MANILA, Philippines - More households that depend on remittances from family members working abroad are now saving and investing.
This was according to a recent Bangko Sentral ng Pilipinas (BSP) survey, which indicated that in the second quarter of the year, 46.6 percent of remittance-dependent families said they had put a portion of their remittances to grow their savings. This was higher than the 45.4 percent recorded in the first quarter and the highest level recorded since the rate hit 50.4 percent in the first quarter of 2010.
At the same time, families who put part of what they received from abroad to investments climbed to 9.1 percent from eight percent.
“More and more OFWs are getting to be financially literate,” BSP Deputy Governor Diwa C. Guinigundo said.
“If you look at savings, when the survey started in first quarter 2007, it was only 7.2 percent but today it went up to 46.6 percent… Investments, meanwhile, was only 2.3 percent then but today, it also went up to 9.1 percent,” he said.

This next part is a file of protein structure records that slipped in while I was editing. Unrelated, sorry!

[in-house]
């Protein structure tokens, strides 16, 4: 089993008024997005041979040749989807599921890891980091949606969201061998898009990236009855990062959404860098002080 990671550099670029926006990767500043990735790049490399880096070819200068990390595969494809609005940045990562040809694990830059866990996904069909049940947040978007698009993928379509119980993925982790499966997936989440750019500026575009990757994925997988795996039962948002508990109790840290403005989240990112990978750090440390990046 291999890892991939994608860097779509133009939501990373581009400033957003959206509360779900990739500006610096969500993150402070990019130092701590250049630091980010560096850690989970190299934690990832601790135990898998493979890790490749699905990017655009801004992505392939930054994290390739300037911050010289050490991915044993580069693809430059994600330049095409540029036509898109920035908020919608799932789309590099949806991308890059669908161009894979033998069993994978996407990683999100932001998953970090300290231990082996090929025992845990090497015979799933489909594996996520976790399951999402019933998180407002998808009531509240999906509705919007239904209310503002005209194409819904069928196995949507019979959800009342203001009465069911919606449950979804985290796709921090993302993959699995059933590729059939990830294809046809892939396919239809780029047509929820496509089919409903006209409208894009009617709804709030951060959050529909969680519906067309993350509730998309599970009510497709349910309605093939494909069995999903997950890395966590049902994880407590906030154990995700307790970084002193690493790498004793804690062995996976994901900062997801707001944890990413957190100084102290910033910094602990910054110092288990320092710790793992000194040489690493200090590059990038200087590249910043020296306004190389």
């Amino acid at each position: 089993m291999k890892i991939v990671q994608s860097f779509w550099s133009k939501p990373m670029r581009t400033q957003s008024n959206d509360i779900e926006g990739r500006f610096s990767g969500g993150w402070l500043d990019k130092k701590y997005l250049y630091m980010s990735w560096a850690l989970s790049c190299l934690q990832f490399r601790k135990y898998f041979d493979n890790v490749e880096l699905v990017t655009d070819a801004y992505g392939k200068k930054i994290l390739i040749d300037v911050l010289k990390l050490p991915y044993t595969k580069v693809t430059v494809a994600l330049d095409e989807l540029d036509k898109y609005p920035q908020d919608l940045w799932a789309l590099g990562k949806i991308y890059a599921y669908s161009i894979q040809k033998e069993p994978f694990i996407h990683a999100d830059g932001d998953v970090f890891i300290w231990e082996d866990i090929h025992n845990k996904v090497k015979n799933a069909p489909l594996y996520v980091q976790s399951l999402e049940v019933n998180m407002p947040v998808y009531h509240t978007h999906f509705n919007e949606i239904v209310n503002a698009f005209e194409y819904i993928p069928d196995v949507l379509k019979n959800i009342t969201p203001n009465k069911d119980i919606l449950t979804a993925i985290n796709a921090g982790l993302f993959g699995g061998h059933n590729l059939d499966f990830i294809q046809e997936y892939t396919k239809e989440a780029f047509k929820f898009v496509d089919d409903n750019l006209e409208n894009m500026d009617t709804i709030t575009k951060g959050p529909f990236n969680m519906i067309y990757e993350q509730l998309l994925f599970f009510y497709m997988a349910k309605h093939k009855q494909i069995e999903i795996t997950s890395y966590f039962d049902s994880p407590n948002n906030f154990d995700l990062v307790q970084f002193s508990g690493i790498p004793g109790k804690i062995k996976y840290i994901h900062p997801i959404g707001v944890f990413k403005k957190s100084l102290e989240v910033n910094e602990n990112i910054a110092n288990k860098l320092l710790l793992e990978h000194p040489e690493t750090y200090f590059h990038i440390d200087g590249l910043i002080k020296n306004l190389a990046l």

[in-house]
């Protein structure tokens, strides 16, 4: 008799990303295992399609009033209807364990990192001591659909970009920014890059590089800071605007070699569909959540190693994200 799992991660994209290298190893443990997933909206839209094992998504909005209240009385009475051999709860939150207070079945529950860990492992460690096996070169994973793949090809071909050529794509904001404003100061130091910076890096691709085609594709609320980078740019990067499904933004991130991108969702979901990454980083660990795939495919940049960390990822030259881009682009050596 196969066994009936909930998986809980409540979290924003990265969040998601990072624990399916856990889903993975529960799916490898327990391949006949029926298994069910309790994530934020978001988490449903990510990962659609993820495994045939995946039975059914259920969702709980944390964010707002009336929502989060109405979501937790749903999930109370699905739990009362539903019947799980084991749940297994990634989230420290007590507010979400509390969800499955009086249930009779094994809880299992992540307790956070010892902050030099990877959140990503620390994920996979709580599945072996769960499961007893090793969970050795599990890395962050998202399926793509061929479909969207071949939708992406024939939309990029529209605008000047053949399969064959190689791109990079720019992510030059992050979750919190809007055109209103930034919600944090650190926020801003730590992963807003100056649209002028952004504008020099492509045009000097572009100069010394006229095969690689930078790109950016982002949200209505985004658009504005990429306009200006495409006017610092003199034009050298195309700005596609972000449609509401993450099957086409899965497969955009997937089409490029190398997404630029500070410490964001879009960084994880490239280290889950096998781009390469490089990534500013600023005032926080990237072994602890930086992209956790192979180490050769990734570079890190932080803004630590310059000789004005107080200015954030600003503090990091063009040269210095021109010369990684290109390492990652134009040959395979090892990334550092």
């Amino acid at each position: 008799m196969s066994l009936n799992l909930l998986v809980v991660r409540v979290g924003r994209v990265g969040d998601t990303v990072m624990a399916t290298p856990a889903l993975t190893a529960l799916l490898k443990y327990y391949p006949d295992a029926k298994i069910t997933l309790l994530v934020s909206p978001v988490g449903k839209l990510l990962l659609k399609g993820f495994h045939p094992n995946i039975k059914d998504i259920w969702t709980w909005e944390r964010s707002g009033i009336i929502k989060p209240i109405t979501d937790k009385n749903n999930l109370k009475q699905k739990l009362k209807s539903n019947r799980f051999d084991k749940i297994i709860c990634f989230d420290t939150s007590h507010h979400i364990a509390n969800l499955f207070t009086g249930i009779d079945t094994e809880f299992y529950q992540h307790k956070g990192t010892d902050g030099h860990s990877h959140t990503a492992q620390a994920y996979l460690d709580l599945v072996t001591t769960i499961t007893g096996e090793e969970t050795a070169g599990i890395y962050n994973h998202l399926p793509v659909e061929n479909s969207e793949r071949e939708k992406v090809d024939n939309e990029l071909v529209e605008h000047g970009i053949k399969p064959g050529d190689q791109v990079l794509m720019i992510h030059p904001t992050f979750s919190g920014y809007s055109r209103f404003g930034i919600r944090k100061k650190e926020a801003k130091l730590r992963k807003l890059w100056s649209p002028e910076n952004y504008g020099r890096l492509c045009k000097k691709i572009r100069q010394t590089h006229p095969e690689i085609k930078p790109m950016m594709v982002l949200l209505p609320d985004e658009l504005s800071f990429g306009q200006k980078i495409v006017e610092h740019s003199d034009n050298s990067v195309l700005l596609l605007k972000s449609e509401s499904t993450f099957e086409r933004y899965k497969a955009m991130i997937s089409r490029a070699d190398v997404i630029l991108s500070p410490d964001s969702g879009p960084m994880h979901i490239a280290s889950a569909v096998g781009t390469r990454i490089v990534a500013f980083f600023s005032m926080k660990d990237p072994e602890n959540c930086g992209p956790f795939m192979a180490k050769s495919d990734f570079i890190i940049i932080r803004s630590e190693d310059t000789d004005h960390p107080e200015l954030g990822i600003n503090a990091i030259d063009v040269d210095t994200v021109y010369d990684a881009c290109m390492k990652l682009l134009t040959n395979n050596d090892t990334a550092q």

Guinigundo said that this shows that remittances do not only drive domestic consumption but also benefits other sectors such as the real estate, where a lot of overseas Filipinos have been investing their money.
“Because when they come back when their contract is over, they want to have something to look forward to,” Guinigundo said.
In the first quarter, cash remittances sent home by Filipinos living and working abroad rose six percent to $5.478 billion from the same period last year.
Last year, cash remittances surged 7.4 percent to $22.968 billion, the highest annual level ever recorded by the central bank.
The latest Consumer Expectations Survey showed bulk of remittances are still being used for food and other household needs, followed by education, medical expenses and debt payments.